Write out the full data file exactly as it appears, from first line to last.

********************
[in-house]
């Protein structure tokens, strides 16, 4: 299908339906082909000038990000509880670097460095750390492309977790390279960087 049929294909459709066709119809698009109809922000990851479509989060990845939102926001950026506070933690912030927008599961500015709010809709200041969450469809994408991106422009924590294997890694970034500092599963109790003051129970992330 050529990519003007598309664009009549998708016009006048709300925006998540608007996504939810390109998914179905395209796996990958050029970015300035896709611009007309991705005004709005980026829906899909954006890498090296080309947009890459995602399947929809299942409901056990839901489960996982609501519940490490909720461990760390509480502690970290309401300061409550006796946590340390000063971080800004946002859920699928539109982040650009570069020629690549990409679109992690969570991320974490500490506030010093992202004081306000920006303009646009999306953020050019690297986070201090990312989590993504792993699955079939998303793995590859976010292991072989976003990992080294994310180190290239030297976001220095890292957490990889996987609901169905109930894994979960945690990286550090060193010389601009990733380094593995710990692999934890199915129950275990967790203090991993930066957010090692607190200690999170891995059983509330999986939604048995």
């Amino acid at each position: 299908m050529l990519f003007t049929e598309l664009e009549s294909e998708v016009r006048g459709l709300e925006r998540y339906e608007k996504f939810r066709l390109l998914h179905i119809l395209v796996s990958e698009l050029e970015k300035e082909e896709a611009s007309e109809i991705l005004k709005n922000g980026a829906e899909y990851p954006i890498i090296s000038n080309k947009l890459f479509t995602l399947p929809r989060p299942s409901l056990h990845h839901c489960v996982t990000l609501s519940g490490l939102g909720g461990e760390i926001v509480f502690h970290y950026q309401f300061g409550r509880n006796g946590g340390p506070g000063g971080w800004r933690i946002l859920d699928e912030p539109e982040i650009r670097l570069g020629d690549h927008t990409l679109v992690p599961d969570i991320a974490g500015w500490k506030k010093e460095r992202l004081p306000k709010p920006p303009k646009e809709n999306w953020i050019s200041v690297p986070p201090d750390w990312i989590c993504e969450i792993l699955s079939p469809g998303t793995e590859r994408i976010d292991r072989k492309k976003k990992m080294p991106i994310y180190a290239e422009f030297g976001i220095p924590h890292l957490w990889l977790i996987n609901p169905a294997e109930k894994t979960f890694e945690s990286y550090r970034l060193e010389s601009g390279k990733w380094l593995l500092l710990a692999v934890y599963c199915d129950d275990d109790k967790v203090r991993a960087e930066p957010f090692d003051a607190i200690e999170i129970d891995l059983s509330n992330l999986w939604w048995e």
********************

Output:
[in-house]
């Protein structure tokens, strides 16, 4: 299908339906082909000038990000509880670097460095750390492309977790390279960087 049929294909459709066709119809698009109809922000990851479509989060990845939102926001950026506070933690912030927008599961500015709010809709200041969450469809994408991106422009924590294997890694970034500092599963109790003051129970992330 050529990519003007598309664009009549998708016009006048709300925006998540608007996504939810390109998914179905395209796996990958050029970015300035896709611009007309991705005004709005980026829906899909954006890498090296080309947009890459995602399947929809299942409901056990839901489960996982609501519940490490909720461990760390509480502690970290309401300061409550006796946590340390000063971080800004946002859920699928539109982040650009570069020629690549990409679109992690969570991320974490500490506030010093992202004081306000920006303009646009999306953020050019690297986070201090990312989590993504792993699955079939998303793995590859976010292991072989976003990992080294994310180190290239030297976001220095890292957490990889996987609901169905109930894994979960945690990286550090060193010389601009990733380094593995710990692999934890199915129950275990967790203090991993930066957010090692607190200690999170891995059983509330999986939604048995």
């Amino acid at each position: 299908m050529l990519f003007t049929e598309l664009e009549s294909e998708v016009r006048g459709l709300e925006r998540y339906e608007k996504f939810r066709l390109l998914h179905i119809l395209v796996s990958e698009l050029e970015k300035e082909e896709a611009s007309e109809i991705l005004k709005n922000g980026a829906e899909y990851p954006i890498i090296s000038n080309k947009l890459f479509t995602l399947p929809r989060p299942s409901l056990h990845h839901c489960v996982t990000l609501s519940g490490l939102g909720g461990e760390i926001v509480f502690h970290y950026q309401f300061g409550r509880n006796g946590g340390p506070g000063g971080w800004r933690i946002l859920d699928e912030p539109e982040i650009r670097l570069g020629d690549h927008t990409l679109v992690p599961d969570i991320a974490g500015w500490k506030k010093e460095r992202l004081p306000k709010p920006p303009k646009e809709n999306w953020i050019s200041v690297p986070p201090d750390w990312i989590c993504e969450i792993l699955s079939p469809g998303t793995e590859r994408i976010d292991r072989k492309k976003k990992m080294p991106i994310y180190a290239e422009f030297g976001i220095p924590h890292l957490w990889l977790i996987n609901p169905a294997e109930k894994t979960f890694e945690s990286y550090r970034l060193e010389s601009g390279k990733w380094l593995l500092l710990a692999v934890y599963c199915d129950d275990d109790k967790v203090r991993a960087e930066p957010f090692d003051a607190i200690e999170i129970d891995l059983s509330n992330l999986w939604w048995e």